6 June 2022

Russia-based Evil Corp switches to LockBit malware to evade US sanctions


Russia-based Evil Corp switches to LockBit malware to evade US sanctions

The Russia-based cybercriminal group Evil Corp (aka the Dridex group and Indric Spider) has switched to a ransomware-as-a-service model in an effort to dodge sanctions imposed by the US government in 2019 that prohibit American companies from paying the group ransom.

Evil Corp is believed to be the mastermind behind the Dridex banking trojan, BitPaymer and WastedLocker ransomware. Evil Corp is thought to be behind some of the worst banking fraud and computer hacking schemes of the past decade, stealing more than $100 million from organizations across 40 countries.

In December 2019, the US Treasury Department’s Office of Foreign Assets Control (OFAC) charged two key members of Evil Corp, Maksim Yakubets and Igor Turashev, for deploying the Dridex malware (aka Bugat and Cridex), and for their involvement in international bank fraud and computer hacking schemes. The US Department of State had also announced a reward of up to $5 million for any information leading to the capture or conviction of the group’s leader.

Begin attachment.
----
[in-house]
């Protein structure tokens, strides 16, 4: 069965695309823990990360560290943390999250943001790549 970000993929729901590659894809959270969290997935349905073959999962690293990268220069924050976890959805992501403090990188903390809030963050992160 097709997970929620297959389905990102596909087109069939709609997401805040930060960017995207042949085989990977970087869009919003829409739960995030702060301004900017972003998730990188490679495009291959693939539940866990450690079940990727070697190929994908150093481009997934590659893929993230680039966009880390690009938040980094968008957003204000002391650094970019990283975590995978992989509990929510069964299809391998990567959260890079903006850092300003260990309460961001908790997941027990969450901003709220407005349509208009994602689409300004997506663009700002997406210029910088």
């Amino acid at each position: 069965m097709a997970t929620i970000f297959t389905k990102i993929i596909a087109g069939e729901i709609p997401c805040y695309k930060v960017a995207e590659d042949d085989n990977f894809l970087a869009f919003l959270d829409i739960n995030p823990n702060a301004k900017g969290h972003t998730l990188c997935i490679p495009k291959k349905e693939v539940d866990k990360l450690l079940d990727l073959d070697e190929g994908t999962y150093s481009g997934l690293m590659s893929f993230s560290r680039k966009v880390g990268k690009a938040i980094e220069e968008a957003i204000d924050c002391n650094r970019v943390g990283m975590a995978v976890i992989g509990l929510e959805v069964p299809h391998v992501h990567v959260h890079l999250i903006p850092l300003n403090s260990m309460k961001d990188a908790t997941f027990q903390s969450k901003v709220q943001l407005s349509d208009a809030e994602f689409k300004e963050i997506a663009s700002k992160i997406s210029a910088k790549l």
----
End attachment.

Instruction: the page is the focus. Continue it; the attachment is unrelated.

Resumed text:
Since the sanctions hit, Evil Corp used various ransomware variants. In June 2020, the group switched to a new ransomware strain, WastedLocker, in order to skirt sanctions, and in 2021 it once again attempted to evade sanctions by shifting to a new WastedLocker variant dubbed ‘Hades.’ The gang also used other ransomware variants such as Macaw Locker and Phoenix CryptoLocker.

Now, according to Mandiant, Evil Corp has started using Lockbit, a well-known ransomware as a service (RaaS), rather than its own brand of malware to hide evidence of the gang’s involvement so that compromised organizations are more likely to pay a ransom.

“Based on the overlaps between UNC2165 and Evil Corp, we assess with high confidence that these actors have shifted away from using exclusive ransomware variants to LockBit in their operations, likely to hinder attribution efforts in order to evade sanctions,” the company said in a report.

“The adoption of existing ransomware is a natural evolution for UNC2165 to attempt to obscure their affiliation with Evil Corp. Its adoption could also temporarily afford the actors more time to develop completely new ransomware from scratch, limiting the ability of security researchers to easily tie it to previous Evil Corp operations.”


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